Law in Contemporary Society

Climate Change, Creeds, and Expertise

I. A problem: Climate change is a priority justice issue

There is an international scientific consensus that climate change is real, and that it will hurt us badly and our children worse. Thus, it is past time to focus public debate on the justice dimension of climate change. Climate change should be considered a top priority justice issue because it is a phenomenon which will inflict great amounts of irreversible damage on many people, organisms and places. This damage is unjust because it can be ameliorated but we are not taking the steps necessary to do so.

Having identified a moral problem which needs to be addressed, the next step is to organize a response. Identifying opportunities and exploiting them requires a strategy, which can be defined as the matching of finite resources to objectives with a plan.

II. A resource: The creed of expertise

Ideologies and institutions

Ideologies can be thought of as resources, because they can help build and hold together things, like institutions. "Creed" is a colorful shorthand term used by Thurman Arnold for ideology. Arnold shies away from precisely defining his concept of a creed, believing precision in definition can inhibit, rather than enhance understanding. 33. However, in his discussion, he indicates that a creed is a system of unconscious beliefs that serve as categories of perception which organize reality and rationalize the status quo. They serve as an organizational glue for groups any significant size, from cities to corporations to countries.

Creeds do so through specifying a panoply of deities as examples of qualities to be emulated or scorned. For example, Arnold identifies the American businessman as the primary divinity of the American creed. The Devil, conversely, is represented by government interference. 37.

The creed of expertise

If the New Deal represented in the American imagination a titanic battle between the avatars of government and business, one of the lesser deities which profited from the conflict and developed its own minor creed was the expert. During the New Deal, President Roosevelt recruited a corps of bright lawyers, including Felix Cohen and Thurman Arnold, to help administer the complex new "alphabet soup" of agencies created.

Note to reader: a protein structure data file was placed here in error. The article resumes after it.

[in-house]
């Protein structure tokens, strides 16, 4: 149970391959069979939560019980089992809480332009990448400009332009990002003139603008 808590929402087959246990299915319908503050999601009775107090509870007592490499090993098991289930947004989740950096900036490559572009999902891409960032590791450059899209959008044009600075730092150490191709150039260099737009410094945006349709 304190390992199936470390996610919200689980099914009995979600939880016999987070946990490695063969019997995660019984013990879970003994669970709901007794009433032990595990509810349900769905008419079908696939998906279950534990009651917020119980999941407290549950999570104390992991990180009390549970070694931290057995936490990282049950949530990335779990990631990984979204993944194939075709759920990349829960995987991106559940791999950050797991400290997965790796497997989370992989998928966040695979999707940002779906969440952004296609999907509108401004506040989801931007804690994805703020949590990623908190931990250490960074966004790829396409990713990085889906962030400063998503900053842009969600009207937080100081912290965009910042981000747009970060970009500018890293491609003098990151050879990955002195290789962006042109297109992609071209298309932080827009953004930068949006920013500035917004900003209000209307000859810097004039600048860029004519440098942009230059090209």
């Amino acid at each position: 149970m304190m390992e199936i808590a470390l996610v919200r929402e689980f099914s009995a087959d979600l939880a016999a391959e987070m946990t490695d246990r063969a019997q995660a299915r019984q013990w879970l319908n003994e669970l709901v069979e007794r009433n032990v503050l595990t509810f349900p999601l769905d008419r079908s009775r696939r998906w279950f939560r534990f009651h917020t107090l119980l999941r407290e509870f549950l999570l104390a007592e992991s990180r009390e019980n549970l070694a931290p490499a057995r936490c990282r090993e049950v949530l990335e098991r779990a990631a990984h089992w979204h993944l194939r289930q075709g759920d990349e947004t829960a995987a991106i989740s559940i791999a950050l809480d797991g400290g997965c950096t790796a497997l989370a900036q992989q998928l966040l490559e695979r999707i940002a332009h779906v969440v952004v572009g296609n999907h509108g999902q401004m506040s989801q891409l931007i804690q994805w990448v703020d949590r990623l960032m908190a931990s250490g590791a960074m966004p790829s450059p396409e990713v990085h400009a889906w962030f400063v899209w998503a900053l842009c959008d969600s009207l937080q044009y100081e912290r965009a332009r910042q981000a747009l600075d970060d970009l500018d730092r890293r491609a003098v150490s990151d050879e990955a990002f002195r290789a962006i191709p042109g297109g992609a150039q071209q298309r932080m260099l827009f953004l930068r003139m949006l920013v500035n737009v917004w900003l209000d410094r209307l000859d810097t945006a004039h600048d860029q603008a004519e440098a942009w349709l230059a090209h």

The vast American administrative state came to be legitimized through a creed of expertise. Congress justifies delegating great decision-making discretion to agencies, and thus avoiding themselves the political costs of making a decision, on grounds of the powers that experts possess a unique ability to identify the correct answer to the problems at hand. The power of these agencies is legitimated through a belief that it is not politics which motivates their decisions, but apolitical expertise. Thus, the devil of government interference gains a toehold in the American imagination through the wiles of his apprentice demon, the expert.

III. Climate change and the creed of expertise

Climate change brings the issues of expertise to a head, since it pits the scientific community against powerful status quo interests. Arnold is doubtful that the so-called “Thinking Man,” the notional rational citizen who is responsive to scientific pleas, has much political power.

Yet, paradoxically, expertise can be a creed itself. Scientists in the United States benefit not only from scientific authority emanating from their curriculum vitae, but also a kind of moral authority emanating from their white lab coats.

Environmentalists can make use of the creed of expertise to advance stronger climate policies. It may be that complex scientific arguments, qua arguments, generate little political force, because most citizens will not be interested in assessing climatological arguments on the merits. However, being able to claim the mantle of science can help bolster and legitimize claims about policy. The key issue is to avoid being drawn “down into the weeds” of scientific minutiae, but rather to articulate the big-picture message that science is on the side of the environmentalists.

This is not to endorse postmodernist spin: the environmentalists possess the considerable advantage that the policies they advocate actually do accord with what the best science tells us about how to protect the conditions of human flourishing. The challenge will be to get that message out, quickly, and effectively.


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r18 - 13 Jan 2012 - 23:14:12 - IanSullivan
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